In response to the Quebec Minister of Education Michelle Courchesne’s recent hint that tuition may increase in Quebec, a small group of McGill students gathered in protest at the Roddick Gates on February 18. Some carried signs reading, “Courchesne I can’t afford your lies” while others passed out flyers explaining that since the 2007 deregulation of tuition fees for Quebec and out-of-province students, tuition has increased by approximately $100 per year. Courchesne’s recent statements seemed to confirm these students’ fears that even larger tuition hikes are imminent in the near future.
In a February 11 La Presse article, Courchesne wrote, “I think that there is a consensus that is being established in Quebec. When I speak of consensus, I exclude students. But one sees that, more and more, the importance of increasing tuition fees is apparent.”
Courchesne, however, did not definitively announce that there would be tuition increases, only that “one will see what [Quebec Minister of Finance Raymond] Bachand will announce in his budget,” which will be made public in March.
According to Myriam Zaidi, Arts representative to the Students’ Society, “There was good momentum [behind the protest] because of the General Assembly that happened the week before where students voted against the self-funded tuition model and the increase of ancillary fees.”
“Does a consensus without the students’ advice really mean anything, in terms of consensus?” Arts and Science student John-Eric Hansson stated in response to Courchesne’s statements. “Even if the tuition increases didn’t affect me, I would still be here. I am in solidarity with all other students and that means that I also want to fight their tuition increases.”
McGill was one of many Quebec universities and CEGEPs to participate in the protest on the 18th against the potential tuition increases. SSMU Vice-President External Sebastian Ronderos-Morgan called the event a “symbolic action in solidarity.”
“The event was intended to encourage more awareness amongst the student body as to this announcement, primarily because there was very little coverage in the English papers,” he said.
Talks of tuition increases and a lack of student input has been a growing trend in Quebec. In particular, Ronderos-Morgan pointed to a “pre-advisory budget” Quebec economic forum last January.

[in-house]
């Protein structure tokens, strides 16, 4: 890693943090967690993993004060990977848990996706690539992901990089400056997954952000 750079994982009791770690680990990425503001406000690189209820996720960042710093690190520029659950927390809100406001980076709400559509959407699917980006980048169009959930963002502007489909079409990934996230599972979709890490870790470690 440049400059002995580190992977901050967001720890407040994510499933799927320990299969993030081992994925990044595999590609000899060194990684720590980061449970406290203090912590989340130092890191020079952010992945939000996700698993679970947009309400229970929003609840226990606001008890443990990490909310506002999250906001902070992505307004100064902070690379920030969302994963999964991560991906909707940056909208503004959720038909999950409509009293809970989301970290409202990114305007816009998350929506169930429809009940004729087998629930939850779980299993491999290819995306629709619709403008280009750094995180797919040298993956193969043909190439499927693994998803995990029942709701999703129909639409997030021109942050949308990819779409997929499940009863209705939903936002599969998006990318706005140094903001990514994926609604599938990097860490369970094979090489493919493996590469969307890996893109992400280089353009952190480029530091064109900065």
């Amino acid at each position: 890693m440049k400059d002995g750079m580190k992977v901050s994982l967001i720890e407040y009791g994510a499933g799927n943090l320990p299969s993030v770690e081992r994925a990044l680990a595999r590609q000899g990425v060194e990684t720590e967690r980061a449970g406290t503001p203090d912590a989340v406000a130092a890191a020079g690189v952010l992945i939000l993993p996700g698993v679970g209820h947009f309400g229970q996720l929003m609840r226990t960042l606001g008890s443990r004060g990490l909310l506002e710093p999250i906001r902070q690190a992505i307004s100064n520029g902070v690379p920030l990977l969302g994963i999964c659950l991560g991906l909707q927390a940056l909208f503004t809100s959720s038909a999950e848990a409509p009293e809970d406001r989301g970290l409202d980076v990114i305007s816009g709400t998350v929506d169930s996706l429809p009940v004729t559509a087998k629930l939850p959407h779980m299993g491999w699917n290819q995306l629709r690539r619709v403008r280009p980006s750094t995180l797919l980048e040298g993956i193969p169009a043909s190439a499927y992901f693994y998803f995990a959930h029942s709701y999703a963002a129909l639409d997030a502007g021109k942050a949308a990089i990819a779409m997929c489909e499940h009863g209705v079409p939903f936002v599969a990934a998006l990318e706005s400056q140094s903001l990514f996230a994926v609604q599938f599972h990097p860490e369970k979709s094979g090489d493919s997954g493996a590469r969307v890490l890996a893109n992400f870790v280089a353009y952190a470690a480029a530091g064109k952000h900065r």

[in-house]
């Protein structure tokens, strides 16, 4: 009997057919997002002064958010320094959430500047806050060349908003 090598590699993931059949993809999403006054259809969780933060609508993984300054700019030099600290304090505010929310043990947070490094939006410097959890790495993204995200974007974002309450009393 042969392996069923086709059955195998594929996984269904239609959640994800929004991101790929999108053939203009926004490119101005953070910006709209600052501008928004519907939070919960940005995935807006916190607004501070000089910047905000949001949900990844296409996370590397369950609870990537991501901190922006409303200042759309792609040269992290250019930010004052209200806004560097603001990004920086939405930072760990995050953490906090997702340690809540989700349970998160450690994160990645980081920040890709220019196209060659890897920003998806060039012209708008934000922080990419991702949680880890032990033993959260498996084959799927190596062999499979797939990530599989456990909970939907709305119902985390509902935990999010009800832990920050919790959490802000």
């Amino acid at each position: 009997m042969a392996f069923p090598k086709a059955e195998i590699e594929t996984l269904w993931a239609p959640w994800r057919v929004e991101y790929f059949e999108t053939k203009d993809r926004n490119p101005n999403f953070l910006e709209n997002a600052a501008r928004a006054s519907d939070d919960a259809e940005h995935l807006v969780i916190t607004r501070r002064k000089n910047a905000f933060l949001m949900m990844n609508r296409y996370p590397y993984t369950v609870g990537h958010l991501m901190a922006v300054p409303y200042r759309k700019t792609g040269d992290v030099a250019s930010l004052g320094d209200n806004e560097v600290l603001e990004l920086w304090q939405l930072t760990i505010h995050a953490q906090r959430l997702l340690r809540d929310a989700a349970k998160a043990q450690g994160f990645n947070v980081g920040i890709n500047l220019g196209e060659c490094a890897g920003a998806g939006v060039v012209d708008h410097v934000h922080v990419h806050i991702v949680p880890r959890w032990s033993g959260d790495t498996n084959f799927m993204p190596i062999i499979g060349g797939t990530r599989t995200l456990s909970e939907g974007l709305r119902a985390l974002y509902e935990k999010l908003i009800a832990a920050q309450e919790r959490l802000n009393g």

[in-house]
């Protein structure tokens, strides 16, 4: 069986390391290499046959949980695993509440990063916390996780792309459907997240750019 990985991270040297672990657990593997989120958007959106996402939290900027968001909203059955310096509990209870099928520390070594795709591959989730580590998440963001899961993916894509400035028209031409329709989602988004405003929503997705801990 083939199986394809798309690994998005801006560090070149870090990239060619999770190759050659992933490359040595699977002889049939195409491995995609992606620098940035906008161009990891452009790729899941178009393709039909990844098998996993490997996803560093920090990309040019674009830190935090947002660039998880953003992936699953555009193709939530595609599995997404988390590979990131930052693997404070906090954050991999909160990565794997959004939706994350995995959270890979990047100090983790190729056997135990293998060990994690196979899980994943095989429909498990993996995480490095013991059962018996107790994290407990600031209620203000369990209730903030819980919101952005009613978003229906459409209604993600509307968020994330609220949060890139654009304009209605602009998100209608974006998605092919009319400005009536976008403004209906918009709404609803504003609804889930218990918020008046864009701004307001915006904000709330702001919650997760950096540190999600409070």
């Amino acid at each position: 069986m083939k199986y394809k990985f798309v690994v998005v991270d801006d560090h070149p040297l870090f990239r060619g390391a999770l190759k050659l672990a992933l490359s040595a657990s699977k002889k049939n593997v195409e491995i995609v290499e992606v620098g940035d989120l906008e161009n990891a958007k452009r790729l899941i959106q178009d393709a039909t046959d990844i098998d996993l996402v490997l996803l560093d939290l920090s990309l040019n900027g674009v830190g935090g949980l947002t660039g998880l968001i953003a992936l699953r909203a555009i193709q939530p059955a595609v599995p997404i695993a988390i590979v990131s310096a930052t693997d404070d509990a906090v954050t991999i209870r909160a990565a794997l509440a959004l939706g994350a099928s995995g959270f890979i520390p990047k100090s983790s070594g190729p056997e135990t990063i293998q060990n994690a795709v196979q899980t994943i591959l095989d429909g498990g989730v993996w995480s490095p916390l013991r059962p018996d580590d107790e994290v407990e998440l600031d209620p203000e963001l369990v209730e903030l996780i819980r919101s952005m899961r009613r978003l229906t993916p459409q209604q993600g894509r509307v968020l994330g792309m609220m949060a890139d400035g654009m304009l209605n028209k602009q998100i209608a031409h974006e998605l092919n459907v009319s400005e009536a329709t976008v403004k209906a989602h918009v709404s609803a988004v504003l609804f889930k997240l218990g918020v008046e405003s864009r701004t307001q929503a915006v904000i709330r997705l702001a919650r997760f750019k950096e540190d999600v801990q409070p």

“The business community and various other important people were invited by the government to discuss the budget, but nobody from the union sector or the student sector was invited. In fact, they were not even allowed inside,” he said. Because of these events, Ronderos-Morgan labeled Courchesne “out of touch with students.”
Regardless of tuition increases in the short-term, the protest helped to shed light on the broader issue of financing education in Quebec. Many students fear that the recent self-funded tuition model of McGill’s Master of Business Administration program sets a negative precedent for other Quebec universities. Referencing the higher tuition fees in both public and private American universities, JoÃl Pedneault, Arts representative to SSMU, explained, “People do not want to see American inequalities in Quebec.”
“A study commissioned by SSMU in 2007 proved that as tuition fees increase, the level of government contribution to university decreases, which is to say that [tuition increases] don’t necessarily, in the long run, improve the funding of the university,” added Ronderos-Morgan.
Approximately 52 per cent of McGill’s budget is subsidized by the government whereas less than 20 per cent comes from student tuition fees.
“At what point would it actually become more profitable for universities to have tuition hikes at the point where they would be earning more from tuition than from government subsidies, which would essentially be a private model?” asked Ronderos-Morgan.
“At any rate, I hope that we can strike a balance in Quebec between accessible education and not having an elite system,” Pedneault said. “Education should be a leveling factor in society, one that does not entrench inequalities and create a hyper-educated elite. I would hope that universities, like CEGEPs are supposed to create a cohesion within society,”
Ronderos-Morgan added that there will be “more plans of attack” over the course of March with regards to the allegations of tuition increases.